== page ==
Let’s be honest: it would be nice to have a convertible that actually had room for the family. But right now the only options for something like that would be to spend big money and go for something like an S Class convertible or even higher than that with a Rolls Royce or something. There aren’t any sedan based convertibles anymore and it sucks. Cars like the Chrysler Sebring, Toyota Solara were sedan based. And while boring they at least offered convertible fun at prices most people could afford because they were sedan based. The Challenger would have been the perfect convertible. But it never came
Out of the 3 American muscle cars, the Challenger is the only one who never saw a convertible version. The Mustangs backseat is so small that when my son is in the back of mine, the passenger seat has to go so far forward that its almost dangerous, and the Camaro’s backseat is even smaller and makes you wonder what’s the point?
A Challenger convertible was rumored about for years, almost since the cars inception. But it never came about. Allpar, pretty much the go to for information regarding anything FCA related, along with various forum post research shows that Dodge did indeed make Challenger convertible mules through an aftermarket company called Drop Top Customs. Apparently FCA engineers work with outside custom companies to do prototype work for them and they partnered on these convertible mules. They built some although I couldn’t find how many were built.Apparently this engineering was done back in ‘08 and its evidenced by the unusual placement of the front seat belts. Its unusual in that, unlike most hard top cars, the seat belt isn’t built into the B pillar, but protruding from around the head rests. Something you would see in a convertible. And they just kept it.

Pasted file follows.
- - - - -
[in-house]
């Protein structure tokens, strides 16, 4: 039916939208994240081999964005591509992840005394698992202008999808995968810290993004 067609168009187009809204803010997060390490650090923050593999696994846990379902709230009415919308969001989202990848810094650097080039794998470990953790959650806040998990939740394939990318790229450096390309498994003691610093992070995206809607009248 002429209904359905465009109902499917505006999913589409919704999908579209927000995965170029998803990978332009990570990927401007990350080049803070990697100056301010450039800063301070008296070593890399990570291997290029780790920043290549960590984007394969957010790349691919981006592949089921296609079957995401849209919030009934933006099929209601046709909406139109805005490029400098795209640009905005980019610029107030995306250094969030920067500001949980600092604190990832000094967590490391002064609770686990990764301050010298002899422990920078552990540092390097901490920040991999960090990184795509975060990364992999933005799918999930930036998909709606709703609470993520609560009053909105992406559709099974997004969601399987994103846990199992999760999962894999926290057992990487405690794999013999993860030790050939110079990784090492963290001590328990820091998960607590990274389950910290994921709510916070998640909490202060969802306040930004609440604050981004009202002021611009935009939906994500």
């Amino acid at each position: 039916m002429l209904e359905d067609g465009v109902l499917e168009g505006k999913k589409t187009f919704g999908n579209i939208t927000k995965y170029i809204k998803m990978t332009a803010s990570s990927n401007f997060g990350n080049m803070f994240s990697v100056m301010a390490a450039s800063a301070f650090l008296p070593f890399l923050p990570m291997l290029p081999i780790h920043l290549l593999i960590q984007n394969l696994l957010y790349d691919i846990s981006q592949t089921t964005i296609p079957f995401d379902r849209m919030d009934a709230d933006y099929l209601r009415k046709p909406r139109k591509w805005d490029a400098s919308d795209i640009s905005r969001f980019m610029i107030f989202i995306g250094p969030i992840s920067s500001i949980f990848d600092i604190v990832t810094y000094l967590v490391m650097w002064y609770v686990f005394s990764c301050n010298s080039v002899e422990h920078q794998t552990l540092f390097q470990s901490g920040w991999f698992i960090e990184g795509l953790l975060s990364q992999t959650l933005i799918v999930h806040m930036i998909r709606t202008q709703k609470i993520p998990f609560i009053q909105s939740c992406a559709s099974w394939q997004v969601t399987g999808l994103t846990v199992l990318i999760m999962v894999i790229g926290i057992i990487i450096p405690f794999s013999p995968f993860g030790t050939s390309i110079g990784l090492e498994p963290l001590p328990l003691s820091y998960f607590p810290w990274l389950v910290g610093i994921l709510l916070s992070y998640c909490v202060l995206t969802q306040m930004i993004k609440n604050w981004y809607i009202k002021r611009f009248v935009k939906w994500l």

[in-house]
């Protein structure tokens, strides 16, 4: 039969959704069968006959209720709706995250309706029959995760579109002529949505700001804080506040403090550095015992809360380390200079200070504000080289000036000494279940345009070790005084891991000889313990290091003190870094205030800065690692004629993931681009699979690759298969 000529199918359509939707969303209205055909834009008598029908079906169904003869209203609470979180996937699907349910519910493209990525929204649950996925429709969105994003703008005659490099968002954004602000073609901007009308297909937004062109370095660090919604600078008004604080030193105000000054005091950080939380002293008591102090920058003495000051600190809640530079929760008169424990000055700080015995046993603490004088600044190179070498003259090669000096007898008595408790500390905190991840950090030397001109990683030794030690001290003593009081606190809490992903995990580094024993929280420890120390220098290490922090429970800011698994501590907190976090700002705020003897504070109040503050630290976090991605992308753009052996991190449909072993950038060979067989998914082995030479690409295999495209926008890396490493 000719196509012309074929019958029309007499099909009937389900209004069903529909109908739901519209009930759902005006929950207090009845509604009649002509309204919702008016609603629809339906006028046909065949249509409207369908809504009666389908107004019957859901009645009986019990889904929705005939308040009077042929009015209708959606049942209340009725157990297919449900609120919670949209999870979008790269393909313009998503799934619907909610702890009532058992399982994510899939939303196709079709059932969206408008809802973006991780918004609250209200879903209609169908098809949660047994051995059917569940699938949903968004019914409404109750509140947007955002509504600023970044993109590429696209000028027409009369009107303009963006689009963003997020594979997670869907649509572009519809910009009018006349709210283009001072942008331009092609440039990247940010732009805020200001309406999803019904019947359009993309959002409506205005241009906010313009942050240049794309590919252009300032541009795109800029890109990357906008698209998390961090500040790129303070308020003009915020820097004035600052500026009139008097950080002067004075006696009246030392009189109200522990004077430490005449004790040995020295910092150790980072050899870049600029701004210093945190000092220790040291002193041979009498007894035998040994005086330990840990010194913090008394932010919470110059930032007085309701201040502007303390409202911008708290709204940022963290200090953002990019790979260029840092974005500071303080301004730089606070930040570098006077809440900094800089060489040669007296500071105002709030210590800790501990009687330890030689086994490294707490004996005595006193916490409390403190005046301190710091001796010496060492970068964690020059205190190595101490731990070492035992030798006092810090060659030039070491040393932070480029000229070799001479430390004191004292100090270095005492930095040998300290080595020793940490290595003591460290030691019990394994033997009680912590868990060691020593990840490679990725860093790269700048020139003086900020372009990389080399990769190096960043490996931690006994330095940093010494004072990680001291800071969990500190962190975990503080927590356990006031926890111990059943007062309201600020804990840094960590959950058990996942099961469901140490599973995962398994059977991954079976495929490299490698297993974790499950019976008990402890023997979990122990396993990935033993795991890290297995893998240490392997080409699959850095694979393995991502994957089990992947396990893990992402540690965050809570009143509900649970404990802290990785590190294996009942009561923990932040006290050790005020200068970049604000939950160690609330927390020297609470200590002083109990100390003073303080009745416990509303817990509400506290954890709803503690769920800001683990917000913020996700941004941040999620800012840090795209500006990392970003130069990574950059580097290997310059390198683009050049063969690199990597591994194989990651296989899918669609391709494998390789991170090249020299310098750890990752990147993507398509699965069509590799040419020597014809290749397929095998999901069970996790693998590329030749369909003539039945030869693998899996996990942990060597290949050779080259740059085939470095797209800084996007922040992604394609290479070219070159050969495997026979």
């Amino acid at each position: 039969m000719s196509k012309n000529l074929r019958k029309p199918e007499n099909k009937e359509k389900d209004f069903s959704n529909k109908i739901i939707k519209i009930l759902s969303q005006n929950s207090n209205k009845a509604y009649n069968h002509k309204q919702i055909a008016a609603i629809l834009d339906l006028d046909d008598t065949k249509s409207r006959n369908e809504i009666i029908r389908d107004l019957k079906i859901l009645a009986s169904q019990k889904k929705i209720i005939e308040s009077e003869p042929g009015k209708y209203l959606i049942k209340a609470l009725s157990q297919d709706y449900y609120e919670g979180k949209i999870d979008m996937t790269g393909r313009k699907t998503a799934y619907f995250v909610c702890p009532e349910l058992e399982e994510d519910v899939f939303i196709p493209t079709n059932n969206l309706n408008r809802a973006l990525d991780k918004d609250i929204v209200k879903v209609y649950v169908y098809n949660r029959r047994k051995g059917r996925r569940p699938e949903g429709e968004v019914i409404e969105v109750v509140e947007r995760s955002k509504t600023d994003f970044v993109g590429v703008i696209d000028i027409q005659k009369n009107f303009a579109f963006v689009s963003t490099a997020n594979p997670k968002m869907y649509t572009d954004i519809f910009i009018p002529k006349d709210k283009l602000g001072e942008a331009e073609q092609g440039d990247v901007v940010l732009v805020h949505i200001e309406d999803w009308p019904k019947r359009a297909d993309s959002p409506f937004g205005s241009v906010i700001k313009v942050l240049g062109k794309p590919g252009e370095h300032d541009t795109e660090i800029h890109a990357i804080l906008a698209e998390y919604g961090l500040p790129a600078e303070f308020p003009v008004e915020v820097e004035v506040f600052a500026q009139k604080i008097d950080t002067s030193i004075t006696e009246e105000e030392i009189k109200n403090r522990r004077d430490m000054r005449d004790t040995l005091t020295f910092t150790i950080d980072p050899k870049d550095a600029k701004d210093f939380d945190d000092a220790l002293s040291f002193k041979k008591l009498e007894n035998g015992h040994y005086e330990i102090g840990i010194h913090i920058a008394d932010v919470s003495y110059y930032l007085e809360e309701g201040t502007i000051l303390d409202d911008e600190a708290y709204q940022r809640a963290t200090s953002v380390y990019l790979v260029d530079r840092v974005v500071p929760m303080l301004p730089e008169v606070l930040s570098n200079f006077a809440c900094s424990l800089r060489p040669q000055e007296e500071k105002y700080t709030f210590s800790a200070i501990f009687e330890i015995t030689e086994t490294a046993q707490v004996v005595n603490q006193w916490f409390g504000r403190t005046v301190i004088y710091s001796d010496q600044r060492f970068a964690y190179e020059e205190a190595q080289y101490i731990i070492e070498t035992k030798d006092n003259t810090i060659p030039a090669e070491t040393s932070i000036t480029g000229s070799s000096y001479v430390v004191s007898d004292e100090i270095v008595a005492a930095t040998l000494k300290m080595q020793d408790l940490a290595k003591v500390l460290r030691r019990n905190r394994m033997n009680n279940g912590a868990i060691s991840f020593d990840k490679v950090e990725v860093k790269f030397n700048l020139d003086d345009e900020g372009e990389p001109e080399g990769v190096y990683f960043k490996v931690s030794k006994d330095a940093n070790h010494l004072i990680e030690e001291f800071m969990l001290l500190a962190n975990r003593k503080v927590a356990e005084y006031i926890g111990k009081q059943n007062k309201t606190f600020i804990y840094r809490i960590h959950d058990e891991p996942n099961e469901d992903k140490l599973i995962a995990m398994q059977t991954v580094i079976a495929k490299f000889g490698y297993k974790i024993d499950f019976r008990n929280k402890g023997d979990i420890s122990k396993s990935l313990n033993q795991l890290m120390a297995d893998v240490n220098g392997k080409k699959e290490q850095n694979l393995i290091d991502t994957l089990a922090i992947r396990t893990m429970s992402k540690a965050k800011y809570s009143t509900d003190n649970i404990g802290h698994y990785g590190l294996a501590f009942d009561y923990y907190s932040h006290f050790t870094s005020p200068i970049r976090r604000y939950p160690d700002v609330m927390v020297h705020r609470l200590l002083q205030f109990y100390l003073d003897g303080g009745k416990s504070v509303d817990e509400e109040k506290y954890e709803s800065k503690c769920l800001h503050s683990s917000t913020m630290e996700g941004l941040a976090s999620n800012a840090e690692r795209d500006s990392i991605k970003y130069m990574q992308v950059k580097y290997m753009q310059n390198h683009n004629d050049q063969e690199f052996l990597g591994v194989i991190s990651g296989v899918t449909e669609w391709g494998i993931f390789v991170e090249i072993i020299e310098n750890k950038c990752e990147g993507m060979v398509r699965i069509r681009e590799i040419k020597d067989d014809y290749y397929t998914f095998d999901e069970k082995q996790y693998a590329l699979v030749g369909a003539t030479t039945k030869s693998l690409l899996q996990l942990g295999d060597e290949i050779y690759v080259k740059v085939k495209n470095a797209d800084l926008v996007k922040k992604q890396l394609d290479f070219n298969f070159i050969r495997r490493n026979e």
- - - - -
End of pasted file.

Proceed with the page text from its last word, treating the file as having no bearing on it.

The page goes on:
Sadly though the Challenger convertible didn’t come to fruition for one simple reason: muscle. The chassis being weakened because the lack of a roof couldn’t hold up to the power of the engines Dodge wanted. So instead of simple giving us base V6 and standard Hemi power, they just felt they’d do without. Also the high costs that would have come with it as well as weight were big factors. Reportedly it was heavy with a manual top and even heavier with a power folding top. All the mules were ultimately scrapped sometime in ‘09 due to not having VIN #s. You can always go it yourself to get a convertible conversion. But with the amount of money these aftermarket companies charge, if you were wanting a convertible Hellcat for example, you’d be driving around in a 6 figure muscle car with the price of the car + the conversation.
Supposedly a Challenger convertible is coming when the next gen LX cars debut sometime this century. Hopefully it retains its room of being pretty much a 2 door Charger/300. It’ll make the perfect convertible.